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John Smith
John Smith

Posted on • Originally published at solrevdev.com on

Creating a .NET Core Global Tool

Overview

I have now built my first .NET Core Global Tool!

A .NET Core Global Tool is special NuGet package that contains a console application that is installed globally on your machine.

It is installed in a default directory that is added to the PATH environment variable.

This means you can invoke the tool from any directory on the machine without specifying its location.

The Application 🌱

So, rather than the usual Hello World example to install as a global tool I wanted a tool that would be useful to me.

solrevdev.seedfolder app

I wanted to build a tool that will create a folder prefixed with either a bespoke reference (in my case a Trello card number) or the current date in a YYYY-MM-DD format followed by a normal folder name.

The tool once it has created the folder will then also copy some dotfiles that I find useful in most projects over.

For example:

818_create-dotnet-tool

2020-09-29_create-dotnet-tool

It will also copy the following dotfiles over:

  • .dockerignore
  • .editorconfig
  • .gitattributes
  • .gitignore
  • .prettierignore
  • .prettierrc
  • omnisharp.json

I won’t explain how this code was written; you can view the source code over at GitHub to understand how this was done.

The important thing to note is that the application is a standard .NET Core console application that you can create as follows:

dotnet new console -n solrevdev.seedfolder

Metadata 📖

What sets a standard .NET Core console application and a global tool apart is some important metadata in the .csproj file.

<Project Sdk="Microsoft.NET.Sdk">
  <PropertyGroup>
    <OutputType>Exe</OutputType>
    <TargetFramework>netcoreapp3.1</TargetFramework>

    <PackAsTool>true</PackAsTool>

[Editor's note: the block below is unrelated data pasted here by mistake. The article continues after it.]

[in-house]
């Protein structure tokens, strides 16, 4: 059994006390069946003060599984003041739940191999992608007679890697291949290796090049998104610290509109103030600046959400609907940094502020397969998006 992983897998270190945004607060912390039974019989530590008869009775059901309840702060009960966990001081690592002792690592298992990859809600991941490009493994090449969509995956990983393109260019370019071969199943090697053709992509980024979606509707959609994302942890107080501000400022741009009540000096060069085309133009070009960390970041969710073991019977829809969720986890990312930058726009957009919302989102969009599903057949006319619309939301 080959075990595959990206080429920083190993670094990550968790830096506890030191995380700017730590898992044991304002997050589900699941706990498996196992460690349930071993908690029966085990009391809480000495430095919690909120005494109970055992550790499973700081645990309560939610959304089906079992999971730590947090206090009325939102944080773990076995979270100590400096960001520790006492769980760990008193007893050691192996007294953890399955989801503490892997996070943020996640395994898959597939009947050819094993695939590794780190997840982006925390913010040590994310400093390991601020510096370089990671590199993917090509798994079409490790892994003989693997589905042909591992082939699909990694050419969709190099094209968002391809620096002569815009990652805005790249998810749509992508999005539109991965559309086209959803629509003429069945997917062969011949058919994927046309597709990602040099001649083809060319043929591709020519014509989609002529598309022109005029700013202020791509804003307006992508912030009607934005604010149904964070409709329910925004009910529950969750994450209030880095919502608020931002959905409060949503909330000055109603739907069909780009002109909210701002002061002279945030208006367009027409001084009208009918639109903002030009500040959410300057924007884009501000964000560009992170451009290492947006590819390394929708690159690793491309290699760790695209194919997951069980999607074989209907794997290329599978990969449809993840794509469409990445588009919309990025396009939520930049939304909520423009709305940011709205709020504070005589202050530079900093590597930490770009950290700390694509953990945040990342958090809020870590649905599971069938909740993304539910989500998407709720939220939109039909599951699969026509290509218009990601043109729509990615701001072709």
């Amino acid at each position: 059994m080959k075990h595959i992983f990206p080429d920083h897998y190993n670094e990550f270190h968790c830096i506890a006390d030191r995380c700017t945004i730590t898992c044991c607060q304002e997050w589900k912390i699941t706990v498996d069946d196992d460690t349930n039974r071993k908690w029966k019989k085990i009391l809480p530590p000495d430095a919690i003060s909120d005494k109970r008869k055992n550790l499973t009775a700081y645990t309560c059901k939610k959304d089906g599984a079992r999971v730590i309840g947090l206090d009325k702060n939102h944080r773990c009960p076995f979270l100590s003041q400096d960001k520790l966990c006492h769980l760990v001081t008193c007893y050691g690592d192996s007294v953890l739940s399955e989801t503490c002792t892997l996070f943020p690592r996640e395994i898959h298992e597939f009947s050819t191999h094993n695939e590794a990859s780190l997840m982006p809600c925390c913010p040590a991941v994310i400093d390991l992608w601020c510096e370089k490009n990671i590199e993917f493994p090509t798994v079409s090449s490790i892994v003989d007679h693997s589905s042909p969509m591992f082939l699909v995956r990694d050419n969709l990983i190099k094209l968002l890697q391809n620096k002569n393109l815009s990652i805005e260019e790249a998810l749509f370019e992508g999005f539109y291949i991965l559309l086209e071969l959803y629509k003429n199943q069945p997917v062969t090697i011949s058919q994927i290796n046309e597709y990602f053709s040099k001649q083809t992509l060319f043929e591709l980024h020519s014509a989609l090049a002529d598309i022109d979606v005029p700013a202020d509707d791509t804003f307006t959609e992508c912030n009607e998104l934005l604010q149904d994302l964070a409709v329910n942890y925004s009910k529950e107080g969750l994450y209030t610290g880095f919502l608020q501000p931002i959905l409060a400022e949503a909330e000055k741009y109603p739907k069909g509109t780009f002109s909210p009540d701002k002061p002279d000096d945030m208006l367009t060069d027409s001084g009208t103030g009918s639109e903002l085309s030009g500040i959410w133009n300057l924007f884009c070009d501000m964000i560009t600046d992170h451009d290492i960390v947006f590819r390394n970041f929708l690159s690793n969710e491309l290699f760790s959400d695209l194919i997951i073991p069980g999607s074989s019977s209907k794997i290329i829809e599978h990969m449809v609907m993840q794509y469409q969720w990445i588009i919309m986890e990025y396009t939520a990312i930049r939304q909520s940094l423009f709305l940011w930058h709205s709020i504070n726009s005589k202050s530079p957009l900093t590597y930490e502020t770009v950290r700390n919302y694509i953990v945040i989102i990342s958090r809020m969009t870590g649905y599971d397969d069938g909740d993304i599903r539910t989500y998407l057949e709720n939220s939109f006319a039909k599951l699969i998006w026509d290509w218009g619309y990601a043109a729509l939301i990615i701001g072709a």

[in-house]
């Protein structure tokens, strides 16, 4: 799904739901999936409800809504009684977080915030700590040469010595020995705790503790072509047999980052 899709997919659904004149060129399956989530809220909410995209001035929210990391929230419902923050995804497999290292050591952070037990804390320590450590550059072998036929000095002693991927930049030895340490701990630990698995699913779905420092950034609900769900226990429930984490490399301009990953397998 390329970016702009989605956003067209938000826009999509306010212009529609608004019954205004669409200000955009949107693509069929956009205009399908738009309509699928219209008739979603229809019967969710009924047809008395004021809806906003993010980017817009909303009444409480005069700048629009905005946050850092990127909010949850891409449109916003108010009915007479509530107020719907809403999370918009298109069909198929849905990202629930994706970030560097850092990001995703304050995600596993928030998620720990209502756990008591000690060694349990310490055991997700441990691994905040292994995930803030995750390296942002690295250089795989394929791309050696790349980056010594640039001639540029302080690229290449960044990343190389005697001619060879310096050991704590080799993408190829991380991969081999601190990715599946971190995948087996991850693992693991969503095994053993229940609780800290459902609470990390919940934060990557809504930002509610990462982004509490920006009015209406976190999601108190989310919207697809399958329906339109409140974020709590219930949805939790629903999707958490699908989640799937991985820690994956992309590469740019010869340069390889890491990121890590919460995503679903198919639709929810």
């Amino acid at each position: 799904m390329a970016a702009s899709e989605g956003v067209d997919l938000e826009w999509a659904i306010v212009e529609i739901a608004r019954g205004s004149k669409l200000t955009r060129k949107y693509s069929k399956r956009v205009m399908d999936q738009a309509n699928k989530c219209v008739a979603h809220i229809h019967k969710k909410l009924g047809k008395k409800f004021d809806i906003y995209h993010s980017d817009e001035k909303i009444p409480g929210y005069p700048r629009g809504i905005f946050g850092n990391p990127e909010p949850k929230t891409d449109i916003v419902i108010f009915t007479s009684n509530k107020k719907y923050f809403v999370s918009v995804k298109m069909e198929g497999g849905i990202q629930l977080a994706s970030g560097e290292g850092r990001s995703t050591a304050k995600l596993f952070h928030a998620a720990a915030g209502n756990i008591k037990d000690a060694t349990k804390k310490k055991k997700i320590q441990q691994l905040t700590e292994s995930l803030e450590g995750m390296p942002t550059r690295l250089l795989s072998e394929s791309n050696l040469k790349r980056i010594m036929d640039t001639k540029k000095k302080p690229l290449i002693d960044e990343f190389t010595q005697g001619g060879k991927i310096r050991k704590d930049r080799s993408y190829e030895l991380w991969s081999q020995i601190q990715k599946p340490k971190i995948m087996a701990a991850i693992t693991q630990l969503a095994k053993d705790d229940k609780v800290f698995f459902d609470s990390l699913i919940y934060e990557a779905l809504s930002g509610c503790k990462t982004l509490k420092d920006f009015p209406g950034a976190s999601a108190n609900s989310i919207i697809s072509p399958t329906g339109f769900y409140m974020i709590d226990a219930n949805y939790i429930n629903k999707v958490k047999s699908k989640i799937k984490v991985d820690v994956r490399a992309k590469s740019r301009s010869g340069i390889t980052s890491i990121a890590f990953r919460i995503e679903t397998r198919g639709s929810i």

<ToolCommandName>seedfolder</ToolCommandName>
    <PackageOutputPath>./nupkg</PackageOutputPath>
    <NoDefaultExcludes>true</NoDefaultExcludes>
    <Version>1.0.0</Version>

    <Title>solrevdev.seedfolder</Title>
    <Description>A nice description of your tool</Description>
    <PackageDescription>A nice description of your tool</PackageDescription>
    <Authors>your github username</Authors>
    <Company>your github username</Company>
    <RepositoryUrl>https://github.com/username/projectname</RepositoryUrl>
    <PackageProjectUrl>https://github.com/username/projectname</PackageProjectUrl>
    <PackageReleaseNotes>https://github.com/username/projectname</PackageReleaseNotes>
    <PackageLicenseExpression>MIT</PackageLicenseExpression>
    <RepositoryType>git</RepositoryType>
    <PackageTags>dotnetcore;;dotnet;csharp;dotnet-global-tool;dotnet-global-tools;</PackageTags>
  </PropertyGroup>
</Project>

The extra tags from PackAsTool to Version are required fields while the Title to PackageTags are useful to help describe the package in NuGet and help get it discovered.

Packaging and Installation

Once I was happy that my console application was working the next step was to create a NuGet package by running the dotnet pack command: